MTO says carriers, not retailer, will be responsible for operation of extended semi-trailers
TORONTO, Ontario—The debut of Walmart Canada Corp’s supercube tractor trailer was met with a bit of confusion regarding who—the retailer or its carriers—would be given the permit by the Ontario Ministry of Transportation (MTO) to operate trial runs of the vehicles on the province’s highways. Now the government has clarified the the situation.
The MTO has issued revised its permit conditions. Under the new rules, the trial period will last for 18-months and five carriers will be qualified to operate four trailers each when shipping goods destined for the retail industry.
The vehicles in question have an extended trailer and shortened cab configuration. The split-level trailer measures 18.4m (60ft 6in) compared with a standard trailer which comes in at 16.2m (53ft). The truck portion has a drome box (short from dromedary), taking the place of a traditional sleeping quarters, designed to haul additional cargo and a cab-over-engine design. In total—tractor plus trailer—they are the same length as a traditional tractor trailer unit, but are said to have the capacity to hold approximately 40 percent more cargo. (For complete coverage from MM&D about the supercubes and the resulting controversy about who was award the permits to operate the trucks click here.
Other conditions include the following:
- Carriers with ‘Conditional’ or ‘Unsatisfactory’ Carrier Safety Ratings may not qualify for permits. Carriers who ratings drop to ‘Conditional’ or ‘Unsatisfactory’ must immediately cease operations
- Carrier will maintain a minimum $5 million public liability insurance coverage
- Carrier has at least five years of prior trucking experience
- Carrier must provide appropriate orientation to drivers on the operation of the extended semi-trailer
- Carriers must inform MTO in advance of the origin/destination locations where they intend to operate the extended semi-trailer
- The extended semi-trailers may only be operated at the locations identified by the carrier one week in advance of the operations
- Driver must have minimum of five years of provable experience driving tractor trailers
In addition to the above, the carriers are required to record and share data about each trip, including the date and time of departure, origin, destination, route and distance traveled. (To download the full list of requirements, click here.)
Although the Ontario Trucking Association’s primary objection was that Walmart, not the carriers, had been issued the permits, the association had other concerns as well. With the release of the final, revised regulations, however, it says many of its worries have been addressed.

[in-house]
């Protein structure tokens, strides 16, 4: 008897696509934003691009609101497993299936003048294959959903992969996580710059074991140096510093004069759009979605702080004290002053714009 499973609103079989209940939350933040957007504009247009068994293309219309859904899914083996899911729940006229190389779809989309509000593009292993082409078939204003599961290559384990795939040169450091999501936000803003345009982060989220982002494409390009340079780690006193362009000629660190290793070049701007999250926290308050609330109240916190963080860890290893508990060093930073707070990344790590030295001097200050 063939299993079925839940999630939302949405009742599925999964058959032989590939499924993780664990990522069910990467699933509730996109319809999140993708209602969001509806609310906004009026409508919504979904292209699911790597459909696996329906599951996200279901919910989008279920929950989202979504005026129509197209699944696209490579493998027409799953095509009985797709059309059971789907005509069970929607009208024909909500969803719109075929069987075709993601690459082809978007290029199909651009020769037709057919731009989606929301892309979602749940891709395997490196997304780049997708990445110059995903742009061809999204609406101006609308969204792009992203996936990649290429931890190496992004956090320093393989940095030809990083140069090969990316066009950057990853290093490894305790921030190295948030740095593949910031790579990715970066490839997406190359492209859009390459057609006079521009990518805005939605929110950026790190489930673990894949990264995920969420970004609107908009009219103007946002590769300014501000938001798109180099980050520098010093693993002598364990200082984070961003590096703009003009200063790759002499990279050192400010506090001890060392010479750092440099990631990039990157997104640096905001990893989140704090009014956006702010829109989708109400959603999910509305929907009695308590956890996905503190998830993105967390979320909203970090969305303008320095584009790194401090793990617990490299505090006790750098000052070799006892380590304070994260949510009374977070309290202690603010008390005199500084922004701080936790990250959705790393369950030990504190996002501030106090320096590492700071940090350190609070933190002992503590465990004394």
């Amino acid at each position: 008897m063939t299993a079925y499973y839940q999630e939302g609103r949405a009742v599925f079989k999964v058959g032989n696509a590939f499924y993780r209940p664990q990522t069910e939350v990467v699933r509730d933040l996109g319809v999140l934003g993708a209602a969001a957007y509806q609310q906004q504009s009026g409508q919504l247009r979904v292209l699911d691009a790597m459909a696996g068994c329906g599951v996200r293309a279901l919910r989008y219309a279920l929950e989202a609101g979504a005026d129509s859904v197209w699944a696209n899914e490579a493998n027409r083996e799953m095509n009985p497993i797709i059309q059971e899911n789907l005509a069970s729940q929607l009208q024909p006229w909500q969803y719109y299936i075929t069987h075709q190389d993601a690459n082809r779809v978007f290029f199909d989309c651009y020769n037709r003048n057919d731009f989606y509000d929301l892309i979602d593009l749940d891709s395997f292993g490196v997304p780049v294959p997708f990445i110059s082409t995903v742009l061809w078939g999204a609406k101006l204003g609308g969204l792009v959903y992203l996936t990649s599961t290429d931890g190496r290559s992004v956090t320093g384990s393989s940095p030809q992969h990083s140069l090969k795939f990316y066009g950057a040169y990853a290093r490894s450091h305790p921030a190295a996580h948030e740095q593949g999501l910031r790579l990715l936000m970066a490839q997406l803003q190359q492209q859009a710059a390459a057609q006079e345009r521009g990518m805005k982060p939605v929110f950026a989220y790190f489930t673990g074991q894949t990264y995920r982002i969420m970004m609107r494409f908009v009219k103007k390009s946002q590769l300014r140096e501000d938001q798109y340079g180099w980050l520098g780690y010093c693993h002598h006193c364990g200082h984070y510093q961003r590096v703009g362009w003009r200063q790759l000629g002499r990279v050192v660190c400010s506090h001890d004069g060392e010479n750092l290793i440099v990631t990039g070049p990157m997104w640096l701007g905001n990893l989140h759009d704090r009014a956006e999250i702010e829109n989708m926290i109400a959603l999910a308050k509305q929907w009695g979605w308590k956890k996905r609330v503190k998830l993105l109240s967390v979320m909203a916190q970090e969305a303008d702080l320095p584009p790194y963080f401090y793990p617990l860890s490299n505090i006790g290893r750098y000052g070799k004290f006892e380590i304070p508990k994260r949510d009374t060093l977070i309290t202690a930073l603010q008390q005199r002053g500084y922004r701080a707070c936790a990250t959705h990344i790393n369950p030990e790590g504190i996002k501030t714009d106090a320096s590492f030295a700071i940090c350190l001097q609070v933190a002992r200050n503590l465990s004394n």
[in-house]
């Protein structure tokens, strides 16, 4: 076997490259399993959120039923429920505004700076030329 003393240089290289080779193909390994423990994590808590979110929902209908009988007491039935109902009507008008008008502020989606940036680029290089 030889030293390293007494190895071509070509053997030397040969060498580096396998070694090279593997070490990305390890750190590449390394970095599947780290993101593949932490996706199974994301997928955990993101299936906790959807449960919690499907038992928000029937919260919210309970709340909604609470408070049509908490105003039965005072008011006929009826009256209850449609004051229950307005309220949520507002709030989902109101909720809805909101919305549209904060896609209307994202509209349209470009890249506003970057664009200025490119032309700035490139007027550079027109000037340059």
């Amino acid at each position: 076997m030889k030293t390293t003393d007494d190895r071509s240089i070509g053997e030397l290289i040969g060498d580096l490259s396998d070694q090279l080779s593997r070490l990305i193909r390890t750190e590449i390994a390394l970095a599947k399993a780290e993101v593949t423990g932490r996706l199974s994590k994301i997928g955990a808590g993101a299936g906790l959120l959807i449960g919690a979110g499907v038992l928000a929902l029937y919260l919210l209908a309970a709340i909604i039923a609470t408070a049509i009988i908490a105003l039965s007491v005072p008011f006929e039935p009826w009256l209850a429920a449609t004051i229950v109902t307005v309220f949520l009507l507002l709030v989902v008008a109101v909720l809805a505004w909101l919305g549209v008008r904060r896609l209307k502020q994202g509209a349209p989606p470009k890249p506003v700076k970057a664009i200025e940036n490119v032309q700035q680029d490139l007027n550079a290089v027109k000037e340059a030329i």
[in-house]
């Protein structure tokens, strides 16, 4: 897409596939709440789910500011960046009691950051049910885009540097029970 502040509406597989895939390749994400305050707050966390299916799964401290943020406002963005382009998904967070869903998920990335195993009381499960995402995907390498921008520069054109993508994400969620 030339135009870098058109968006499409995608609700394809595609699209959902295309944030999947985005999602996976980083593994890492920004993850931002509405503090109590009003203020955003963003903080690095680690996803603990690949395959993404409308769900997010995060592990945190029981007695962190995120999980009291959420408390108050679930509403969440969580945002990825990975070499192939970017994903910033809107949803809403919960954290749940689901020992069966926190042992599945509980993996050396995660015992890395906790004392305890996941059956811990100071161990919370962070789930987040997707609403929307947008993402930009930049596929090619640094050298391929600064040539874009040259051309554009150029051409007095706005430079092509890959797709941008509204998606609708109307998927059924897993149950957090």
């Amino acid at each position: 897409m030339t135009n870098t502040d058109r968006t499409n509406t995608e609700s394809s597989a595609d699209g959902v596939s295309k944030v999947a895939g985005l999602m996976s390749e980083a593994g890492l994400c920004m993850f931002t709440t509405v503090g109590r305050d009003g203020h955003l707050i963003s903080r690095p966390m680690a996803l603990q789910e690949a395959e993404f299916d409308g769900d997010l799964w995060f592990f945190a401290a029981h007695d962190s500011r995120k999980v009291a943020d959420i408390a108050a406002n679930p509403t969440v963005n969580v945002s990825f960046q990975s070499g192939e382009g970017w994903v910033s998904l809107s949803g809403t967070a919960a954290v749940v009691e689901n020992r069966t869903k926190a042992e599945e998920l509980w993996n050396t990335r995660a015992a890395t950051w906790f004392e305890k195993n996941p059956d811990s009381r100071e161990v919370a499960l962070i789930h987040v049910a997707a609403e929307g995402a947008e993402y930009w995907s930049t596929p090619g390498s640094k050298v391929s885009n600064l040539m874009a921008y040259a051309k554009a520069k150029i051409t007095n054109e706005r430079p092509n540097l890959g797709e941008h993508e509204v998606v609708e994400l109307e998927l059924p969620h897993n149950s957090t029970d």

“While for the most part the trucking industry would prefer to not have to deal with the whole question of extended length trailers, the association’s long-standing position is that it will not stand in the way of changes to Ontario’s truck weights and dimensions standards that would enhance the productivity of the industry, its customers or the provincial economy at large—so long as the proposed vehicles maintain or enhance highway/road safety; meet or exceed provincial dynamic performance standards; produce environmental benefits such as reduced GHG emissions; and allow for a sufficient return on investment,” says OTA president David Bradley. “In addition, OTA has also long held that only carriers with acceptable safety records—those who are prepared to ensure the safety of their fleets and their drivers—should have access to such special permits.”
All along, the OTA has said the trial phase and permanent licensing of these supercubes should be conducted in a similar manner as that put in place to introduce combination vehicles (LCVs) to Ontario’s roads: a multi-year gradual phase-in which gradually added operators and permits. And it seems the OTA got its wish, as the MTO has included the following in the permit conditions document: “Based on the results of the evaluation, MTO will determine whether to and how to proceed with a further measured roll-out of extended semi-trailer operations, which could include an increase in number of permits and/or carriers.”
Bradley, says this phrasing makes it “clear that what we are now talking about is a very small, tightly controlled trial of a specific trailer design, not a wide open roll-out of a new, longer trailer standard.”